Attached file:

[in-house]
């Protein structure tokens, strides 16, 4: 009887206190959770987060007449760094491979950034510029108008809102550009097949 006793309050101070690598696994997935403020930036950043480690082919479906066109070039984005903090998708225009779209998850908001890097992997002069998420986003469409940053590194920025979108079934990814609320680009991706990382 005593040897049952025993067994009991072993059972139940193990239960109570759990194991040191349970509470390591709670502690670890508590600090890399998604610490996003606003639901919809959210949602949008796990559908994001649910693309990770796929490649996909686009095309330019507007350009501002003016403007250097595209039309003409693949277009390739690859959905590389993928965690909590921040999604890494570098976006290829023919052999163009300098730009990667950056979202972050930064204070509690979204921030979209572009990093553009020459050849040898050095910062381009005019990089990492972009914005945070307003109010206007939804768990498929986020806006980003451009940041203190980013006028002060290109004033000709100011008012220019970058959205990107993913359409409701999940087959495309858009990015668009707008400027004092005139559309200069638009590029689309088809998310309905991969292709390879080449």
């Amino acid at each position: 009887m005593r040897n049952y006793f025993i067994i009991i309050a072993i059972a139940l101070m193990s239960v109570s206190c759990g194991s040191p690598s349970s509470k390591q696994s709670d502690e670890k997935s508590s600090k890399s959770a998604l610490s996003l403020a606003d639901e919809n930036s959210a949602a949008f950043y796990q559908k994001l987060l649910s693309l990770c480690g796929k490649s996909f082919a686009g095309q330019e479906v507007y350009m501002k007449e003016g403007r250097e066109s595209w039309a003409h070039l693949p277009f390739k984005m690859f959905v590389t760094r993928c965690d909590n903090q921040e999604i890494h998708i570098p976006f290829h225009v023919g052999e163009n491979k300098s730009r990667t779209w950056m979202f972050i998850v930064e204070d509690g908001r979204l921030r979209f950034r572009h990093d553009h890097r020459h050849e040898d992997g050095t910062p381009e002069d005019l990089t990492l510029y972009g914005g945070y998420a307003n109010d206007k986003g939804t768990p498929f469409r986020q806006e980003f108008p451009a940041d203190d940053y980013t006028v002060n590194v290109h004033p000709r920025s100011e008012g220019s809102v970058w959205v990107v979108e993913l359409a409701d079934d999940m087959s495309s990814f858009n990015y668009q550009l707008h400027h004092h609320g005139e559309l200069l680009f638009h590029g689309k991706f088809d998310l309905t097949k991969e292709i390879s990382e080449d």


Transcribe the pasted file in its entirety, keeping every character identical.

[in-house]
């Protein structure tokens, strides 16, 4: 009887206190959770987060007449760094491979950034510029108008809102550009097949 006793309050101070690598696994997935403020930036950043480690082919479906066109070039984005903090998708225009779209998850908001890097992997002069998420986003469409940053590194920025979108079934990814609320680009991706990382 005593040897049952025993067994009991072993059972139940193990239960109570759990194991040191349970509470390591709670502690670890508590600090890399998604610490996003606003639901919809959210949602949008796990559908994001649910693309990770796929490649996909686009095309330019507007350009501002003016403007250097595209039309003409693949277009390739690859959905590389993928965690909590921040999604890494570098976006290829023919052999163009300098730009990667950056979202972050930064204070509690979204921030979209572009990093553009020459050849040898050095910062381009005019990089990492972009914005945070307003109010206007939804768990498929986020806006980003451009940041203190980013006028002060290109004033000709100011008012220019970058959205990107993913359409409701999940087959495309858009990015668009707008400027004092005139559309200069638009590029689309088809998310309905991969292709390879080449």
């Amino acid at each position: 009887m005593r040897n049952y006793f025993i067994i009991i309050a072993i059972a139940l101070m193990s239960v109570s206190c759990g194991s040191p690598s349970s509470k390591q696994s709670d502690e670890k997935s508590s600090k890399s959770a998604l610490s996003l403020a606003d639901e919809n930036s959210a949602a949008f950043y796990q559908k994001l987060l649910s693309l990770c480690g796929k490649s996909f082919a686009g095309q330019e479906v507007y350009m501002k007449e003016g403007r250097e066109s595209w039309a003409h070039l693949p277009f390739k984005m690859f959905v590389t760094r993928c965690d909590n903090q921040e999604i890494h998708i570098p976006f290829h225009v023919g052999e163009n491979k300098s730009r990667t779209w950056m979202f972050i998850v930064e204070d509690g908001r979204l921030r979209f950034r572009h990093d553009h890097r020459h050849e040898d992997g050095t910062p381009e002069d005019l990089t990492l510029y972009g914005g945070y998420a307003n109010d206007k986003g939804t768990p498929f469409r986020q806006e980003f108008p451009a940041d203190d940053y980013t006028v002060n590194v290109h004033p000709r920025s100011e008012g220019s809102v970058w959205v990107v979108e993913l359409a409701d079934d999940m087959s495309s990814f858009n990015y668009q550009l707008h400027h004092h609320g005139e559309l200069l680009f638009h590029g689309k991706f088809d998310l309905t097949k991969e292709i390879s990382e080449d």